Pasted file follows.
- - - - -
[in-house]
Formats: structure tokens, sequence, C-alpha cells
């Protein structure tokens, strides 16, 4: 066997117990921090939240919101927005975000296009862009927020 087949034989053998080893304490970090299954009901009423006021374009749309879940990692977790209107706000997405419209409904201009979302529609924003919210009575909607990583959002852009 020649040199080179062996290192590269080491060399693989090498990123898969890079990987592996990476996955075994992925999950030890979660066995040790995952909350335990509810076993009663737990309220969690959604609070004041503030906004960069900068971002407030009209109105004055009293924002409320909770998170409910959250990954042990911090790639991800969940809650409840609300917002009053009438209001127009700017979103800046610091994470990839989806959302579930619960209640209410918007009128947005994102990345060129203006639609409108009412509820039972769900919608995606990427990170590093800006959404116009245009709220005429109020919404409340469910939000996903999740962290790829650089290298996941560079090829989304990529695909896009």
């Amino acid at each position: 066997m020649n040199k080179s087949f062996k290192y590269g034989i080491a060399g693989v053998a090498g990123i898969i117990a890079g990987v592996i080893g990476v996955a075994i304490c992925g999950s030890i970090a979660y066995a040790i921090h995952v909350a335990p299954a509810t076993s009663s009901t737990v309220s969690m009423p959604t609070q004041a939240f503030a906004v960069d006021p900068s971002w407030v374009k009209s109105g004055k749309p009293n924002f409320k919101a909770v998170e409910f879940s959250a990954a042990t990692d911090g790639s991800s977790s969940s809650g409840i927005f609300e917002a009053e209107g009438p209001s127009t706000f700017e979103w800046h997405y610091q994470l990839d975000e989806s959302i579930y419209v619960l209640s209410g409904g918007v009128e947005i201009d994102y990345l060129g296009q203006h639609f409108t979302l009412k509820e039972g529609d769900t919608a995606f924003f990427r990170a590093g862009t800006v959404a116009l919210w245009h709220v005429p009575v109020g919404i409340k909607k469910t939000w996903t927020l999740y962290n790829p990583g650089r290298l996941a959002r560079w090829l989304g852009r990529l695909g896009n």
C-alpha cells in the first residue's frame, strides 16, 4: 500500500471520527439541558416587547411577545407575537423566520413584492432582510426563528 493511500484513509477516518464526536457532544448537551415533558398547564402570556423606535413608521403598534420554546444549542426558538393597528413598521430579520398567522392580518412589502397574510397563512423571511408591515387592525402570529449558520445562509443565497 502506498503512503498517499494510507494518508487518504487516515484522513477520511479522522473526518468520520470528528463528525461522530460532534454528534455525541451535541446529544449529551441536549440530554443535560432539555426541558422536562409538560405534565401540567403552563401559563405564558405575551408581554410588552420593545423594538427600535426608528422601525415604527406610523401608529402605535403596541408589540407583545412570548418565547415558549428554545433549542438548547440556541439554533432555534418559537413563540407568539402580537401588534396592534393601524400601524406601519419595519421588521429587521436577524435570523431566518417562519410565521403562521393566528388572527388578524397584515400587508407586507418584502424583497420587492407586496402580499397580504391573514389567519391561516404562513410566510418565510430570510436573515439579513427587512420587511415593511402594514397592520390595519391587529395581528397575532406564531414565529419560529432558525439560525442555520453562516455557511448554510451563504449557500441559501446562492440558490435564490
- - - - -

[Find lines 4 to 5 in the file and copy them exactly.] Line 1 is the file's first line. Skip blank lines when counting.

């Amino acid at each position: 066997m020649n040199k080179s087949f062996k290192y590269g034989i080491a060399g693989v053998a090498g990123i898969i117990a890079g990987v592996i080893g990476v996955a075994i304490c992925g999950s030890i970090a979660y066995a040790i921090h995952v909350a335990p299954a509810t076993s009663s009901t737990v309220s969690m009423p959604t609070q004041a939240f503030a906004v960069d006021p900068s971002w407030v374009k009209s109105g004055k749309p009293n924002f409320k919101a909770v998170e409910f879940s959250a990954a042990t990692d911090g790639s991800s977790s969940s809650g409840i927005f609300e917002a009053e209107g009438p209001s127009t706000f700017e979103w800046h997405y610091q994470l990839d975000e989806s959302i579930y419209v619960l209640s209410g409904g918007v009128e947005i201009d994102y990345l060129g296009q203006h639609f409108t979302l009412k509820e039972g529609d769900t919608a995606f924003f990427r990170a590093g862009t800006v959404a116009l919210w245009h709220v005429p009575v109020g919404i409340k909607k469910t939000w996903t927020l999740y962290n790829p990583g650089r290298l996941a959002r560079w090829l989304g852009r990529l695909g896009n």
C-alpha cells in the first residue's frame, strides 16, 4: 500500500471520527439541558416587547411577545407575537423566520413584492432582510426563528 493511500484513509477516518464526536457532544448537551415533558398547564402570556423606535413608521403598534420554546444549542426558538393597528413598521430579520398567522392580518412589502397574510397563512423571511408591515387592525402570529449558520445562509443565497 502506498503512503498517499494510507494518508487518504487516515484522513477520511479522522473526518468520520470528528463528525461522530460532534454528534455525541451535541446529544449529551441536549440530554443535560432539555426541558422536562409538560405534565401540567403552563401559563405564558405575551408581554410588552420593545423594538427600535426608528422601525415604527406610523401608529402605535403596541408589540407583545412570548418565547415558549428554545433549542438548547440556541439554533432555534418559537413563540407568539402580537401588534396592534393601524400601524406601519419595519421588521429587521436577524435570523431566518417562519410565521403562521393566528388572527388578524397584515400587508407586507418584502424583497420587492407586496402580499397580504391573514389567519391561516404562513410566510418565510430570510436573515439579513427587512420587511415593511402594514397592520390595519391587529395581528397575532406564531414565529419560529432558525439560525442555520453562516455557511448554510451563504449557500441559501446562492440558490435564490